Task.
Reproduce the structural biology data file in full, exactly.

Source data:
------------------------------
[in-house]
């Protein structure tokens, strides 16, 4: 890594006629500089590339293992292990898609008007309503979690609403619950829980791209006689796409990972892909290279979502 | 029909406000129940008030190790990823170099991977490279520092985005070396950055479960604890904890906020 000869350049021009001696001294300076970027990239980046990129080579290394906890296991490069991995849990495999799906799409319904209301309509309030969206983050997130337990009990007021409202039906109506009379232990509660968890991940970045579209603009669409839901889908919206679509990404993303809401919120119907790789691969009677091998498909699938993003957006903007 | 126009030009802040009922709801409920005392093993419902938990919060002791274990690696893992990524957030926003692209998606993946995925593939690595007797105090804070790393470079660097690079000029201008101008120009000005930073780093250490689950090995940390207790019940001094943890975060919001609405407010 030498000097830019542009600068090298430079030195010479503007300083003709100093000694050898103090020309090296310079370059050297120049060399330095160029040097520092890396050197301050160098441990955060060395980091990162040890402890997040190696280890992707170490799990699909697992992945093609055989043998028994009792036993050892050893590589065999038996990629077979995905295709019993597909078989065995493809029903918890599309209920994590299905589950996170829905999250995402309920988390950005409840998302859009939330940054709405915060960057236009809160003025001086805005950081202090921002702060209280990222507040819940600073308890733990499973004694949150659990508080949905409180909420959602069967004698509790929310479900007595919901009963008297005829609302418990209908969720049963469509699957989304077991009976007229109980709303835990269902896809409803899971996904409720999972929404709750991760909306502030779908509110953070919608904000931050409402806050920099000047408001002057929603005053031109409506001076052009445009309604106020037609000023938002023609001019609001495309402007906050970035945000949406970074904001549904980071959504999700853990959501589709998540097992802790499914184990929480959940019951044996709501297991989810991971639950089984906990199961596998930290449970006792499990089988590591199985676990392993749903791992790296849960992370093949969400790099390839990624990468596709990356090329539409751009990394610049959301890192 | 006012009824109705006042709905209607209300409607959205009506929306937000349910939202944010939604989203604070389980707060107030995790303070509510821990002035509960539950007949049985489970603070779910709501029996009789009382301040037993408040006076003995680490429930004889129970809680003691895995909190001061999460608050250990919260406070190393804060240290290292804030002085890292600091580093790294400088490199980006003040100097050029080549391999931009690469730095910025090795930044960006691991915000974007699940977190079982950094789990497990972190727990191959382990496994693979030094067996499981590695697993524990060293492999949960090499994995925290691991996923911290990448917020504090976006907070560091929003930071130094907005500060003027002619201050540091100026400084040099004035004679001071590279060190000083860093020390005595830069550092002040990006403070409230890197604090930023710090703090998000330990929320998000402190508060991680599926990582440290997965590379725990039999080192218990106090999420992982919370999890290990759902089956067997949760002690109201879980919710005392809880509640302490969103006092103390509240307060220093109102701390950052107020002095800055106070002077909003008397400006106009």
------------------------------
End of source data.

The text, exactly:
[in-house]
């Protein structure tokens, strides 16, 4: 890594006629500089590339293992292990898609008007309503979690609403619950829980791209006689796409990972892909290279979502 | 029909406000129940008030190790990823170099991977490279520092985005070396950055479960604890904890906020 000869350049021009001696001294300076970027990239980046990129080579290394906890296991490069991995849990495999799906799409319904209301309509309030969206983050997130337990009990007021409202039906109506009379232990509660968890991940970045579209603009669409839901889908919206679509990404993303809401919120119907790789691969009677091998498909699938993003957006903007 | 126009030009802040009922709801409920005392093993419902938990919060002791274990690696893992990524957030926003692209998606993946995925593939690595007797105090804070790393470079660097690079000029201008101008120009000005930073780093250490689950090995940390207790019940001094943890975060919001609405407010 030498000097830019542009600068090298430079030195010479503007300083003709100093000694050898103090020309090296310079370059050297120049060399330095160029040097520092890396050197301050160098441990955060060395980091990162040890402890997040190696280890992707170490799990699909697992992945093609055989043998028994009792036993050892050893590589065999038996990629077979995905295709019993597909078989065995493809029903918890599309209920994590299905589950996170829905999250995402309920988390950005409840998302859009939330940054709405915060960057236009809160003025001086805005950081202090921002702060209280990222507040819940600073308890733990499973004694949150659990508080949905409180909420959602069967004698509790929310479900007595919901009963008297005829609302418990209908969720049963469509699957989304077991009976007229109980709303835990269902896809409803899971996904409720999972929404709750991760909306502030779908509110953070919608904000931050409402806050920099000047408001002057929603005053031109409506001076052009445009309604106020037609000023938002023609001019609001495309402007906050970035945000949406970074904001549904980071959504999700853990959501589709998540097992802790499914184990929480959940019951044996709501297991989810991971639950089984906990199961596998930290449970006792499990089988590591199985676990392993749903791992790296849960992370093949969400790099390839990624990468596709990356090329539409751009990394610049959301890192 | 006012009824109705006042709905209607209300409607959205009506929306937000349910939202944010939604989203604070389980707060107030995790303070509510821990002035509960539950007949049985489970603070779910709501029996009789009382301040037993408040006076003995680490429930004889129970809680003691895995909190001061999460608050250990919260406070190393804060240290290292804030002085890292600091580093790294400088490199980006003040100097050029080549391999931009690469730095910025090795930044960006691991915000974007699940977190079982950094789990497990972190727990191959382990496994693979030094067996499981590695697993524990060293492999949960090499994995925290691991996923911290990448917020504090976006907070560091929003930071130094907005500060003027002619201050540091100026400084040099004035004679001071590279060190000083860093020390005595830069550092002040990006403070409230890197604090930023710090703090998000330990929320998000402190508060991680599926990582440290997965590379725990039999080192218990106090999420992982919370999890290990759902089956067997949760002690109201879980919710005392809880509640302490969103006092103390509240307060220093109102701390950052107020002095800055106070002077909003008397400006106009």